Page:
Heat olive oil in a large pot over medium heat. Add the onion and garlic. Cook for a few minutes until they begin to get tender. Add the carrots. Cook for a couple more minutes. Add the peas, liquid, and ham hocks. Bring to a boil, stirring occasionally to prevent the peas from sticking on the bottom. Reduce heat, cover, and simmer for 2 1/2-3 hours, stirring occasionally. The peas should almost completely break down as the soup simmers. Remove the ham hocks and set aside. Allow the soup to cool for a few minutes. Then, carefully use a blender, food processor, or immersion blender to puree the soup to your desired texture. If the soup is thicker than you prefer, add a bit more broth or water. If the soup is too thin, simmer uncovered to reduce the liquid. Season with a generous amount of salt (a few teaspoons should be about right) and pepper. Remove the skin, bone, and fat from the ham hocks. Pull apart or chop the meat and add it to the soup.

For the croutons: Cut French bread into chunks. (Slightly stale bread works best.) Toss in a bit of olive oil. Season as desired. Salt, pepper, and garlic powder work well. Bake in a 375 degrees oven for about 15 minutes, until golden brown and crispy. I prefer my croutons to be crispy on the outside and slightly tender in the center!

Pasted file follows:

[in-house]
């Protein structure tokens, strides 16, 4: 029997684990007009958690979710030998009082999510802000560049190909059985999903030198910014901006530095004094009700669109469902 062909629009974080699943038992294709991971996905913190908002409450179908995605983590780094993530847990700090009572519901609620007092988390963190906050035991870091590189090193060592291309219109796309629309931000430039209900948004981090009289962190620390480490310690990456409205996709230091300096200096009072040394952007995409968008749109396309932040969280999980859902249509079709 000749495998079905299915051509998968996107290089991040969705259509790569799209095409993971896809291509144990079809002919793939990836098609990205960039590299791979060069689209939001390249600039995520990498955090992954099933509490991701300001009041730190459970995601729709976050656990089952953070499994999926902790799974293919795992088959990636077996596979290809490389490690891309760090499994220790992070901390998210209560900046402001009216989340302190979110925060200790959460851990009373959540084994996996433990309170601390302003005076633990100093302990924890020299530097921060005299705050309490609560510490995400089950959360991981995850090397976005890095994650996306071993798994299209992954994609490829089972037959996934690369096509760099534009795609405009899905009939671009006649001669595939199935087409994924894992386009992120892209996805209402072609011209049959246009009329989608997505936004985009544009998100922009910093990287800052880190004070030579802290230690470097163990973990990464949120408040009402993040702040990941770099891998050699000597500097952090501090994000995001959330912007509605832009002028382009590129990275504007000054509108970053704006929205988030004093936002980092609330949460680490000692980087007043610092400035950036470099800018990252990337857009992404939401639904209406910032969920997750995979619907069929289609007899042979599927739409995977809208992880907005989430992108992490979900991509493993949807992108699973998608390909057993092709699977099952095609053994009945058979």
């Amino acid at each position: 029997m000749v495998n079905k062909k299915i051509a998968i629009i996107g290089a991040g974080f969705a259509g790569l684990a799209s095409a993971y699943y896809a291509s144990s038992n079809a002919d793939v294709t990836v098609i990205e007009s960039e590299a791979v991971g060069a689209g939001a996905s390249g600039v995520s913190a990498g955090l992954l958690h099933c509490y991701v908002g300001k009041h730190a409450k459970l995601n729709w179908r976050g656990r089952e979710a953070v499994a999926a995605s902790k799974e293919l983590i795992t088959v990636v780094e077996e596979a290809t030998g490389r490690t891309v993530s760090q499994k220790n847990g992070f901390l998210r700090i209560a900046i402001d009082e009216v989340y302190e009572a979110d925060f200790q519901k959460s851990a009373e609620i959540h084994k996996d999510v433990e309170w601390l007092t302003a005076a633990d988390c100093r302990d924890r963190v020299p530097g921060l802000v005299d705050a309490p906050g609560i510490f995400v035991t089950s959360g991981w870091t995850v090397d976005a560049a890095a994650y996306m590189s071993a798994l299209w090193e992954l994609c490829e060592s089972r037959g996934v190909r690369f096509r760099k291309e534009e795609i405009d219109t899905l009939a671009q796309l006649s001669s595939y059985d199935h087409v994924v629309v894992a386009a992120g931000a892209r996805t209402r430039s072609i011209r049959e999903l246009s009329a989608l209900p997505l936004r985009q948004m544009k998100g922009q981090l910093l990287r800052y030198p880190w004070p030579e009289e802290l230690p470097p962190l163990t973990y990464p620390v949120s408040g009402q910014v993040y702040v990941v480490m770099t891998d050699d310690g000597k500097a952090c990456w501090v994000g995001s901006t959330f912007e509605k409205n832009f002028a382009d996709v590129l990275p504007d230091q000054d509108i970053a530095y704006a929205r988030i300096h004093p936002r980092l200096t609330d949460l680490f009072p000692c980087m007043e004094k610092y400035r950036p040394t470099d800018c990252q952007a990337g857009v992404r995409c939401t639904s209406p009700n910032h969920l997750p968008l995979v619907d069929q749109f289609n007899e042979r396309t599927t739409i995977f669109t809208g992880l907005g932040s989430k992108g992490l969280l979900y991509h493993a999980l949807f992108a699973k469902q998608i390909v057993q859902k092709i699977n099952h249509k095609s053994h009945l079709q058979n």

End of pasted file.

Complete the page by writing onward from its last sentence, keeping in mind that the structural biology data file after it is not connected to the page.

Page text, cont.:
A couple other St. Patty’s Day dinner ideas:

Guinness-Braised Beef over Buttered Noodles

In Like a Lamb Shepherd’s Pie


Pork with Pork, Pork, and Pork

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Happy Fat Tuesday! Put those Lenten resolutions of abstinence and chocolate deprivation on hold for one more day. Tomorrow, we fast. Today, we feast!

Recently, during a particularly lucid early-morning shower brainstorm, I developed a recipe which is either my most genius creation or proof that I’ve completely gone insane; pork stuffed with pork and pork, wrapped in pork. I’m calling it The Whole Hog. We’ll start with boneless pork chops, then stuff them with a sweet and savory filling made from bacon and sausage, and wrap them in prosciutto for the final touch. This is a dish to send the three little pigs running for the hills.

In honor of Fat Tuesday, I proudly present you with The Whole Hog: Pork with Pork, Pork, and Pork.

Genius or insane? You decide.

The Whole Hog

Bacon, Sausage, and Apple stuffed Pork Chops wrapped in Prosciutto

Ingredients

  • 2 boneless pork chops, trimmed of fat
  • 1 Tablespoon butter
  • 4-5 slices applewood-smoked bacon, chopped*
  • 4-5 breakfast sausages, removed from casings**
  • 1 granny smith apple, diced
  • 1/2 cup panko crumbs
  • 4 slices prosciutto
  • Salt and pepper

* Regular bacon can be substituted

**Use an apple flavored sausage, if available

Directions

Preheat oven to 375 degrees.

Heat butter in a pan over medium heat. Add the bacon and sausage. Cook until bacon begins to crisp and sausage is fully cooked. Use the side of a spoon to break up the sausage as it cooks. Add the apple and cook for a few minutes longer, until softened. Add the panko and stir until the panko crumbs absorb the excess fat and pan juices. Season the stuffing with salt and pepper, as desired.

Split each pork chop almost all the way through, to create a pocket for the stuffing. Generously stuff each pork chop with the bacon and sausage mixture. Scatter any extra stuffing on the bottom of a baking dish. Place the pork chops on top of the extra stuffing. Season the outside of the pork chops with salt and pepper. Wrap each pork chop with prosciutto. Bake for about 20-25 minutes or until fully cooked.

Serves 2